In a previous article, we looked at how to make healthier bread choices. I discussed how refined flour is stripped of its nutrients and then “enriched” with lab-created versions of the nutrients. I also shared how flour can spike blood sugar levels and suggested some healthier bread choices. In this newsletter, I’m going to look at traditional starch options like pasta, rice and potatoes to see why pasta comes out as the best choice.

I want to talk briefly about why the Glycemic Index is a helpful guide (but not an absolute rule) and look at how it applies to bread to provide context when we look at how pasta, potatoes and rice measure up.

As I discussed in the bread section, certain foods spike blood sugar levels. The Glycemic Index is the scientific system that measures and monitors those increases across all carbohydrates. The lower the number, generally speaking, the better because that means the food will be digested more slowly, will result in less insulin spiking and will provide more protection from diabetes, high blood pressure, high triglycerides, heart disease and obesity.

In addition to helping you to avoid certain health conditions, lower Glycemic Index (GI) foods also aid in weight control. A study of overweight teenagers eating a low GI breakfast showed that they ate 45% fewer calories throughout the day than when they began their day with a high GI breakfast. Foods that stimulate insulin have been shown to increase calorie consumption at the next meal and research shows that if calorie intake is equal, eating lower GI food will result in weight loss.

Problems with the Glycemic Index

But there are a number of problems with relying completely on the index as a food guide. First, GI food measurements are imprecise. Generally speaking, the test is done several times and the results are an average of those outcomes.

For example, a baked russet potato has been shown to have a GI value as low as 56 and as high as 111. As a result, it is listed in the high 70s on most indexes. The GI index for fruit increases as it ripens and changes depending on the food processing method and time. Grinding or cooking will increase the GI as will cooking for longer periods of time.

The GI of any one food is also altered significantly based on what it is combined with. I recommend eating healthy fat, protein and fiber with every meal because it reduces insulin spiking and decreases the likelihood that higher sugar foods will be stored as fat. But how much you eat matters too: Some foods have a high GI but you likely wouldn’t eat a lot of them, so their overall “load” is lower, while others may be lower, but you are more likely to consume a good portion. And lastly, individual responses to carbohydrate digestion vary, as do insulin responses, and those responses have been shown to vary based on the time of day the food is consumed.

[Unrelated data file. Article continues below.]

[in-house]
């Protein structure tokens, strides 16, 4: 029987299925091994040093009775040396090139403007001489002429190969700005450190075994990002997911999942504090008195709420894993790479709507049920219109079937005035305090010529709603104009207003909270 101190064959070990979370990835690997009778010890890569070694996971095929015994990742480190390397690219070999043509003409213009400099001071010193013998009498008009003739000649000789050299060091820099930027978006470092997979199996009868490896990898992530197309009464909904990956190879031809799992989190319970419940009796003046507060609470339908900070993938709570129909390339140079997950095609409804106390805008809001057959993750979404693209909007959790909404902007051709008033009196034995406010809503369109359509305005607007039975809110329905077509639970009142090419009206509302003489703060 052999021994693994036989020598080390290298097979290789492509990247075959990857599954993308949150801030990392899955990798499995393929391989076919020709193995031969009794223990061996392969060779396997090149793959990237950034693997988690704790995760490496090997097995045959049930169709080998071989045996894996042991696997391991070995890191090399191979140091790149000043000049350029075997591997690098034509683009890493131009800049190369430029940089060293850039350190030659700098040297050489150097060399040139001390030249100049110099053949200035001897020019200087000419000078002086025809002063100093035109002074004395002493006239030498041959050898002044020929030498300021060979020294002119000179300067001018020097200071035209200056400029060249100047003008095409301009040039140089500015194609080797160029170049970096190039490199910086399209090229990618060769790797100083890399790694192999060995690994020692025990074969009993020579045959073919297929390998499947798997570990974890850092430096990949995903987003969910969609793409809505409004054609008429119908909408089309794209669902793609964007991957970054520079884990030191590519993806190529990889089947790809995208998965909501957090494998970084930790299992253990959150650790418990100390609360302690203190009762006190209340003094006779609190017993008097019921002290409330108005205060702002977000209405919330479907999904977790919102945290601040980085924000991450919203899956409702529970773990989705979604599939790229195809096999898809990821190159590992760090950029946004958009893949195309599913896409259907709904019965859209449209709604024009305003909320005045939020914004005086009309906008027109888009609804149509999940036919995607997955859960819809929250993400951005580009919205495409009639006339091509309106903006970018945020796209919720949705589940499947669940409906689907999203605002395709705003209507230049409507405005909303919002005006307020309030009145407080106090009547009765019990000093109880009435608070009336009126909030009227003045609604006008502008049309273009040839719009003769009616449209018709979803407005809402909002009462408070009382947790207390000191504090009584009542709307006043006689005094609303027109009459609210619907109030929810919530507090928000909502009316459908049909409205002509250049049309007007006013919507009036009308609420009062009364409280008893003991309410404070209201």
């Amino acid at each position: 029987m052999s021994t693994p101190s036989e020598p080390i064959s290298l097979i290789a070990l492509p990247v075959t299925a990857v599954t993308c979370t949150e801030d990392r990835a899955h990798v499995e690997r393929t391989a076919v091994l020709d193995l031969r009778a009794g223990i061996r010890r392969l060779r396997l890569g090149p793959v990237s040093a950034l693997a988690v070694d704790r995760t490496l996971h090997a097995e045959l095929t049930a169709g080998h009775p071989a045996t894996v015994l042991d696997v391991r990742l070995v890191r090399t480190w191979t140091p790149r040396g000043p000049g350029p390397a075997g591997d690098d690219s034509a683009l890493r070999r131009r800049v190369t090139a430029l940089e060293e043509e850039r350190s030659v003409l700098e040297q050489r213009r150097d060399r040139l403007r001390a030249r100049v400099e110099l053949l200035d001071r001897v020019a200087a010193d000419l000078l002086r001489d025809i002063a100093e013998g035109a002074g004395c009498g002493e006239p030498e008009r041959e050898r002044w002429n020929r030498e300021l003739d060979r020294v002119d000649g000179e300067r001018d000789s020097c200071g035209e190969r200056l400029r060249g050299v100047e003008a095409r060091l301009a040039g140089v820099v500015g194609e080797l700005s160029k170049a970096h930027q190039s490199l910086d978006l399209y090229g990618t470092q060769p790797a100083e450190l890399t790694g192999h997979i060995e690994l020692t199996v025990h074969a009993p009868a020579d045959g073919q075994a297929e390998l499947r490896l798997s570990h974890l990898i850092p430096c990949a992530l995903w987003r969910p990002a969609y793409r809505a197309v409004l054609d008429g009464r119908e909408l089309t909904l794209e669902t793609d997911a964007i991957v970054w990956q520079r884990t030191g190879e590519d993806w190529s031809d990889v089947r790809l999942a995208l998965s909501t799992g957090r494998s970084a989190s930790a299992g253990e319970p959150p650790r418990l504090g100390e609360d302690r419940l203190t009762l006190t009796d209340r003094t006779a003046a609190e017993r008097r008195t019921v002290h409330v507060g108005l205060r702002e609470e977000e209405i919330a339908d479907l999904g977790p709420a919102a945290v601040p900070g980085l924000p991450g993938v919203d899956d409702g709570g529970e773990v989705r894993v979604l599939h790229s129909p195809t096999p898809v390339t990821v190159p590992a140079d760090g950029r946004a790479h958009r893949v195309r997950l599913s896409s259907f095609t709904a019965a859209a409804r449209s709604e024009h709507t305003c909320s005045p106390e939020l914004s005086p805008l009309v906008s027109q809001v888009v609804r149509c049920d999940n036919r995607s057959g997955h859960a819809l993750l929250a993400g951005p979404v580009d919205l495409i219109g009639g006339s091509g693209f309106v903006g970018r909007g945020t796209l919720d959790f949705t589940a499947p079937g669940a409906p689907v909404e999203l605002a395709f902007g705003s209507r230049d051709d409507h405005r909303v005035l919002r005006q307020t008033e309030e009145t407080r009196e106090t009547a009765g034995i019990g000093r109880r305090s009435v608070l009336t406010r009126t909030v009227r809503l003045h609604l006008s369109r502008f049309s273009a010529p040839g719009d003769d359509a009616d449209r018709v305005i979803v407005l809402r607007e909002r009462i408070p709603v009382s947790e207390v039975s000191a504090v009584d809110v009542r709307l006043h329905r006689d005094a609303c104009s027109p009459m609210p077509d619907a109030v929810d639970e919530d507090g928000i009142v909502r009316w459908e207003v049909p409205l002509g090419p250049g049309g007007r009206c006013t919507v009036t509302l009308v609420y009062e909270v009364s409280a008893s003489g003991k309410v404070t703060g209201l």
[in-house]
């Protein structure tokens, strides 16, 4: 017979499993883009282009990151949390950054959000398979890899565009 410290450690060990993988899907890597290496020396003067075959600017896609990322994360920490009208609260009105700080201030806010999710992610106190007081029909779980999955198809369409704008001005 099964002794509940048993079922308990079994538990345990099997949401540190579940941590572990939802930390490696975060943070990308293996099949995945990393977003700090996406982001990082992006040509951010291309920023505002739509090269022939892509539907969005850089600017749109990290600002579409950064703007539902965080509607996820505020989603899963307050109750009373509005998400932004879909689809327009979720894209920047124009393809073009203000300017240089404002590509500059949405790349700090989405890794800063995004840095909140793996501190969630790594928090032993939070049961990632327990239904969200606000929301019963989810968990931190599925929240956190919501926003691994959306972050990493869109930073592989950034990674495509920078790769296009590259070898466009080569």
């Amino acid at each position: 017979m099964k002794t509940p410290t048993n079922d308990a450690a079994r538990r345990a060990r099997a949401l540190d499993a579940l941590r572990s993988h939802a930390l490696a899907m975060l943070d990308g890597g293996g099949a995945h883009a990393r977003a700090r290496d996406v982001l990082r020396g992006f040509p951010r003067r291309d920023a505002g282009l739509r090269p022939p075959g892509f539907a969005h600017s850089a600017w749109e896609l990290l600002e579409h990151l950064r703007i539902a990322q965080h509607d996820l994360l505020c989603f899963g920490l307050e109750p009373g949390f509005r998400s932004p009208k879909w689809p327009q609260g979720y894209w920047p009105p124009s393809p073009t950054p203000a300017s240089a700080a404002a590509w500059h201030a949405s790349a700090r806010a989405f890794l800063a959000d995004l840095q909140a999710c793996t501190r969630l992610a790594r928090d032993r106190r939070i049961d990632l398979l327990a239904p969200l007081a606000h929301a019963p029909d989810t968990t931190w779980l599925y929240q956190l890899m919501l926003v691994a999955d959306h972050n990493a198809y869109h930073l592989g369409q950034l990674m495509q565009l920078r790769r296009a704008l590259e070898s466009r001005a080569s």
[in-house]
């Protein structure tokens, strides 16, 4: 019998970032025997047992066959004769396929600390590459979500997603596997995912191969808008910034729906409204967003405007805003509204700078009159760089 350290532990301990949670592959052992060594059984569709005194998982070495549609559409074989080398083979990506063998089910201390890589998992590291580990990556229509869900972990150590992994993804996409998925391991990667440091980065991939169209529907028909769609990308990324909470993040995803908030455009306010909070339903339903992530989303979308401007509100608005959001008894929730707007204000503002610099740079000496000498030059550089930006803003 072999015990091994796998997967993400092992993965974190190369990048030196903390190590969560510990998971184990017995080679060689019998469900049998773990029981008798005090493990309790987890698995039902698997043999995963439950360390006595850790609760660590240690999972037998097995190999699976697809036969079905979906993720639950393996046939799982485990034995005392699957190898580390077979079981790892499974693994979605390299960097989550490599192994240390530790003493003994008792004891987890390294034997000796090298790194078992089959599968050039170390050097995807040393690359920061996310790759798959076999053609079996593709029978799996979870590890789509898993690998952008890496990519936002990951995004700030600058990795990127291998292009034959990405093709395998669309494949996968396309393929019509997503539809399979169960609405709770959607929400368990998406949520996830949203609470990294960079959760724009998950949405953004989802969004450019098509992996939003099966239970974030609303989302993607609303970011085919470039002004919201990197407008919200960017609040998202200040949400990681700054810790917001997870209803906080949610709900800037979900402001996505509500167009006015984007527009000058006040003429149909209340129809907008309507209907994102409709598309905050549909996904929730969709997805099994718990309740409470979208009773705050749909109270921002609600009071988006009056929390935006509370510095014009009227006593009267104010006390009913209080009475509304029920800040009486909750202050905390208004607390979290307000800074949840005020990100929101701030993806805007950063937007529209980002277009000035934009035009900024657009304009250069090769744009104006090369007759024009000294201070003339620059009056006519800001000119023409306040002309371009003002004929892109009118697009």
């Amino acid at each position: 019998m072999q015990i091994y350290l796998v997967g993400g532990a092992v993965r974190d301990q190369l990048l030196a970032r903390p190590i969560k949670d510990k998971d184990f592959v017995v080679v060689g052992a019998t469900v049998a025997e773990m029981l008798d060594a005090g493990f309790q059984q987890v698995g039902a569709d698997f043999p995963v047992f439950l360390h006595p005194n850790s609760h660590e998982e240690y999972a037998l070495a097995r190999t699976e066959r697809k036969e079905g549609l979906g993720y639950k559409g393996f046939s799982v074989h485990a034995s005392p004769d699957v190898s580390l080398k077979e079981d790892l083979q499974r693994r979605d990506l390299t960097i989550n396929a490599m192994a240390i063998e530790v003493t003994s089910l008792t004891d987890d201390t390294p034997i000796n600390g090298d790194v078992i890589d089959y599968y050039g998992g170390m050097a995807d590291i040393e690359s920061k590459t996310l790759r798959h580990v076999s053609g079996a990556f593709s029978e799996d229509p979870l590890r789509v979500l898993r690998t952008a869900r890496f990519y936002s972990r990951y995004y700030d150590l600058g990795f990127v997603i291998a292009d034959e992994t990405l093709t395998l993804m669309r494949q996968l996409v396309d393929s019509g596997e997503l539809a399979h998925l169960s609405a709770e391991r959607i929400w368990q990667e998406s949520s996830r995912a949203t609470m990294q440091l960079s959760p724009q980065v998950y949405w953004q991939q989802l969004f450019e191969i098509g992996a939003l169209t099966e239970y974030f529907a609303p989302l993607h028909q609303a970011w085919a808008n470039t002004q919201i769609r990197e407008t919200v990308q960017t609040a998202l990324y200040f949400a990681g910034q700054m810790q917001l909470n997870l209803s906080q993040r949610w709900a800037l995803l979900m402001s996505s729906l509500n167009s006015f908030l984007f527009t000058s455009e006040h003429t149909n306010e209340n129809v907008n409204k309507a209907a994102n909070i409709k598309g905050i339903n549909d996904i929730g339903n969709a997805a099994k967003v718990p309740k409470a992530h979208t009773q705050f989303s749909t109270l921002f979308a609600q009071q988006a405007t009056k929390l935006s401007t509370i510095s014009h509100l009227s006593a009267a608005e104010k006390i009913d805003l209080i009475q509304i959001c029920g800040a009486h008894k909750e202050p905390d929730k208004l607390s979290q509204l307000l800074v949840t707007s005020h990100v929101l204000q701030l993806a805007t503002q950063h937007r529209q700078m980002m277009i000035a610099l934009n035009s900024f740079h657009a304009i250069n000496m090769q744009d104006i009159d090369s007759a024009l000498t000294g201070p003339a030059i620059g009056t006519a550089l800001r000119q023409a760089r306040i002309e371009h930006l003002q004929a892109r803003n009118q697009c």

As a result, the Glycemic Index can be a helpful tool but should not be relied upon in absolute. It is helpful for making relative comparisons and trade-offs. Something that falls in the 80s is a less healthy food choice than something that lands in the 40s. Generally speaking, it’s a good idea to minimize consumption of foods with scores over 55 on the GI.

But some of those foods have great nutritional benefits, so that doesn’t mean you should never eat them. Instead, consume them in moderate portions, on occasion, combined with fiber, healthy fats and protein. It’s easy to see why a processed bakery product might need to be eliminated, but a potato or watermelon can be eaten in moderation.

Now let’s talk about how the Glycemic Index applies to pasta and rice compared to bread.

Bread, Potatoes, Rice and Pasta

In addition to being nutrient devoid, traditional white bread and most whole wheat bread (made from enriched white flour) is high on the Glycemic Index. Typical white or wheat bread and bagels fall in the 70s, while pita bread lands in the high 50s. I love a good French bread as much as the next person, but baguettes fall in the mid-90s!